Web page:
In 2016, the world generated 242 million tonnes of plastic waste—12 percent of all municipal solid waste. This waste primarily originated from three regions—57 million tonnes from East Asia and the Pacific, 45 million tonnes from Europe and Central Asia, and 35 million tonnes from North America.
The visibility of plastic waste is increasing because of its accumulation in recent decades and its negative impact on the surrounding environment and human health. Unlike organic waste, plastic can take hundreds to thousands of years to decompose in nature (New Hampshire Department of Environmental Services n.d.). Plastic waste is causing floods by clogging drains, causing respiratory issues when burned, shortening animal lifespans when consumed, and contaminating water bodies when dumped into canals and oceans (Baconguis 2018). In oceans, plastic is accumulating in swirling gyres that are miles wide (National Geographic n.d.). Under ultraviolet light from the sun, plastic is degrading into “microplastics” that are almost impossible to recover and that are disrupting food chains and degrading natural habitats (United States NOAA n.d.). The Ellen MacArthur Foundation (2016) anticipates that, by weight, there will be more plastic in the oceans than fish by 2050 if nothing is done.
Plastic waste mainly enters the environment when it is poorly managed, such as through open dumping, open burning, and disposal in waterways. Unfortunately, with more than one-fourth of waste dumped openly and many formal disposal sites managed improperly, plastic litter is increasing. Even when plastic waste is collected, many countries lack capacity to process the waste. In 2017, Europe exported one-sixth of its plastic waste, largely to Asia (The Economist 2018).
There are many ways to curb plastic waste—by producing less, consuming less, and better managing the waste that already exists to prevent contamination or leakage. Taking these actions requires engagement from numerous stakeholders in society, including citizens, governments, community organizations, businesses, and manufacturers. Policy solutions, increased awareness, and improved design and disposal processes, among others, can minimize the impact of plastic waste on society.
Policy: Before pursuing dedicated plastics management solutions, governments must first focus on holistic management of waste. Cities need consistent collection services, safe and environmentally sound disposal, and consistent enforcement of policy before targeted interventions for plastic can be fully effective. Without strong basic waste management systems, plastic is likely to continue to be dumped when uncollected, citizens and businesses are less likely to comply with restrictions on materials for consumption or manufacturing, and cost recovery for waste systems will continue to be a struggle. With adequate primary waste management services in place, many cities have succeeded in focused interventions. For example, San Francisco, United States, implemented a plastic bag ban that led to a 72 percent decrease in plastic litter on local beaches from 2010 to 2017 (Mercury News 2018). In Rwanda and Kenya, plastic bag bans have been implemented effectively with financial and other legal penalties (de Freytas-Tamura 2017). In 2018, the European Union launched a strategy called Plastic Waste that aims to make all plastic packaging recyclable by 2030 and to ensure that waste generated on ships is returned to land (EU 2018b). However, innovative policies concerning plastic will not solve the issue of plastic mismanagement without proper institutions, systems, and incentives.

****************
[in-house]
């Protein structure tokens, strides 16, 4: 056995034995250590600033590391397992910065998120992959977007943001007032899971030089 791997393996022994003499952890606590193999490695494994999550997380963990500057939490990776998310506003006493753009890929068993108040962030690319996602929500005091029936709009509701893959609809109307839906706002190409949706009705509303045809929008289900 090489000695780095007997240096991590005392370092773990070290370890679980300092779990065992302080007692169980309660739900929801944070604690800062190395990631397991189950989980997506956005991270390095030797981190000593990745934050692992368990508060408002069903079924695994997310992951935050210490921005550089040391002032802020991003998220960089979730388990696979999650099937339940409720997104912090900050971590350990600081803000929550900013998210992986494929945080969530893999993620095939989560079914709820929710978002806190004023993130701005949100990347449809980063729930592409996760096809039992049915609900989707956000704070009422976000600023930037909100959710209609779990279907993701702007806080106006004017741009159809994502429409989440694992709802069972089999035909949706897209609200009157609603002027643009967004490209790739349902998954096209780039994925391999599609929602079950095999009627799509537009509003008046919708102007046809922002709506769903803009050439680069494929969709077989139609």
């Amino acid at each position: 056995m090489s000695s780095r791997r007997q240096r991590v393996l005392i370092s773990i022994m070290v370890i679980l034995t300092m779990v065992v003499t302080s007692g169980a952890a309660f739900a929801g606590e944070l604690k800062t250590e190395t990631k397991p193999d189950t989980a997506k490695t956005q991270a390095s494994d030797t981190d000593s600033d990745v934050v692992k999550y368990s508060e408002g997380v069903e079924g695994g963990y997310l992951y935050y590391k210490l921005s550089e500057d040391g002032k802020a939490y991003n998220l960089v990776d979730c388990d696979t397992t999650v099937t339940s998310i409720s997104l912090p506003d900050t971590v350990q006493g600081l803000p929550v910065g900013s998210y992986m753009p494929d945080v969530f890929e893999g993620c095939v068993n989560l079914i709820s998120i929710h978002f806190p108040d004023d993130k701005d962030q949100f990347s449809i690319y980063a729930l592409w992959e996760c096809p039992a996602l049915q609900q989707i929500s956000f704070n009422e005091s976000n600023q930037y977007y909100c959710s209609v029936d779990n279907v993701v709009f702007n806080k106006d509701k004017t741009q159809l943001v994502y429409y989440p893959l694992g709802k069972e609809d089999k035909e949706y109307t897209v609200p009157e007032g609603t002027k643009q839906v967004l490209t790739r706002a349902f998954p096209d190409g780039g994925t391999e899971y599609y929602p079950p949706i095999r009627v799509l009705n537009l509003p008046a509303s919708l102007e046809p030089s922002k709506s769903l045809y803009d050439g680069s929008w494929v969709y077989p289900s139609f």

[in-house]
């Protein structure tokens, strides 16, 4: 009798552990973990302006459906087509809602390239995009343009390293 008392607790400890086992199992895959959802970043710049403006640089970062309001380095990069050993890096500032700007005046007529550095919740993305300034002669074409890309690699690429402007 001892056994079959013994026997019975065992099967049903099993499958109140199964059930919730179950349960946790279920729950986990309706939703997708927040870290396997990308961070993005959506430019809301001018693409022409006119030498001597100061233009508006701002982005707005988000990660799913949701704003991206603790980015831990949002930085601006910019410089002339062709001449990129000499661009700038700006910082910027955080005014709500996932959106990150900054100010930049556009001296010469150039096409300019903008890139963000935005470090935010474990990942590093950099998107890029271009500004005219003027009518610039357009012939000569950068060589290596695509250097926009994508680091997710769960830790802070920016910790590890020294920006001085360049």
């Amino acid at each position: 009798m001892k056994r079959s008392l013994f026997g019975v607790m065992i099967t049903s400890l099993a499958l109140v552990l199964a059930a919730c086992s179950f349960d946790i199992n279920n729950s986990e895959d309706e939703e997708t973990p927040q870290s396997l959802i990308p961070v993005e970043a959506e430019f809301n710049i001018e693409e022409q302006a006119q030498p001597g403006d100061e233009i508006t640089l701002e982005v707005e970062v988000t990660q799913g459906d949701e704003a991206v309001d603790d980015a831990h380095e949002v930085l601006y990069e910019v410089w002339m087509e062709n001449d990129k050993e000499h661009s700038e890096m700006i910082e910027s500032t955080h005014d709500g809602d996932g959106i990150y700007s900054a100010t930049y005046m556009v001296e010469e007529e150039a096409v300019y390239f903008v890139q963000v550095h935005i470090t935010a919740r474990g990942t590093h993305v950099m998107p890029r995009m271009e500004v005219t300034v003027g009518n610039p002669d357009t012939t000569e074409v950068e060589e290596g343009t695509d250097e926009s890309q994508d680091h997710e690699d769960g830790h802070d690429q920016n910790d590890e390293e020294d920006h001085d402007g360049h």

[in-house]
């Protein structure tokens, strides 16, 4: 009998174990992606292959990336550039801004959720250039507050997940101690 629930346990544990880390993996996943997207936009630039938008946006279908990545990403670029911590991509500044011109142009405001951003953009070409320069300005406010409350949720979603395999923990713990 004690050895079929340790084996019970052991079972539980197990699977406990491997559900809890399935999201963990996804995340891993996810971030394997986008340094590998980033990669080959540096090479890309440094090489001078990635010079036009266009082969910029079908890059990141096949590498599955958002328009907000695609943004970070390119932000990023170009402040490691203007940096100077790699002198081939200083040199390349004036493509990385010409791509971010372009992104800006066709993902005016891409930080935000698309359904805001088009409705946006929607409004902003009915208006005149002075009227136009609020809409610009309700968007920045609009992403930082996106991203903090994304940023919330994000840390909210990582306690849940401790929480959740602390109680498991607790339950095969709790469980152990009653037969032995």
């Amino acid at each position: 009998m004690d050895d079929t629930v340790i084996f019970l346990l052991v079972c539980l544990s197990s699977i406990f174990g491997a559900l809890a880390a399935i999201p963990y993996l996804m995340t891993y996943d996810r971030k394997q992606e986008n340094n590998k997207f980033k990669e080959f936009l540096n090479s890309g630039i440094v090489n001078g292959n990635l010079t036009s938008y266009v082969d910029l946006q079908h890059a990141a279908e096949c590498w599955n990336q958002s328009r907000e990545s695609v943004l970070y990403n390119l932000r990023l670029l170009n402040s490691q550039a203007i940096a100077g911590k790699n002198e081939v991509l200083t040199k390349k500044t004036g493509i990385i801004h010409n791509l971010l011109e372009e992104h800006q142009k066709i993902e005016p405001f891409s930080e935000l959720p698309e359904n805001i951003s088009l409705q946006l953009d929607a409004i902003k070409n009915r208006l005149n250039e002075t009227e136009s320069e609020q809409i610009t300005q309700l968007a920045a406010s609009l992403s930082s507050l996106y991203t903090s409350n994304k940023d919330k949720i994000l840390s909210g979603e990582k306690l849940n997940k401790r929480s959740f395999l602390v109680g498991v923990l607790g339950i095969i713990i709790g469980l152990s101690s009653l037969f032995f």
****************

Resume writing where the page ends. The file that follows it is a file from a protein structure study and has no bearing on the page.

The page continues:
Society: Management of plastic waste often starts at the household and individual levels, and strategies to educate and motivate citizens can dramatically change behavior. In Jamaica, community members that serve as Environmental Wardens sensitize their neighbors about local cleanliness and safe and environmentally friendly disposal of waste. Environmental Wardens are community members employed by the Jamaican National Solid Waste Management Authority through a World Bank–supported project (Monteiro and Kaza 2016). Their role is to spread awareness about waste management and to keep communities clean and healthy. The communities and schools that are part of the project collect plastic bottles in large volumes, through competitions, and remove plastic litter from shared spaces and drains. They sell the collected plastic bottles to recyclers.
Industries: Plastic waste can be reduced or put to productive use at both a local and a global scale. Industries can alter manufacturing processes to reduce the amount of material needed, use recycled materials as inputs, or design new materials that can be degraded or more easily recycled. At a local level, recovered plastic can be used as inputs to make cement blocks, roads, and household goods such as baskets and mats (Growth Revolution Magazine 2009). These outlets for productive use can, in turn, drive increased collection and recovery of plastic waste. With about half of the plastic ever manufactured having been produced in the past 15 years, the collaboration of industry in reducing production and improving recycling is increasing in importance (National Geographic 2018).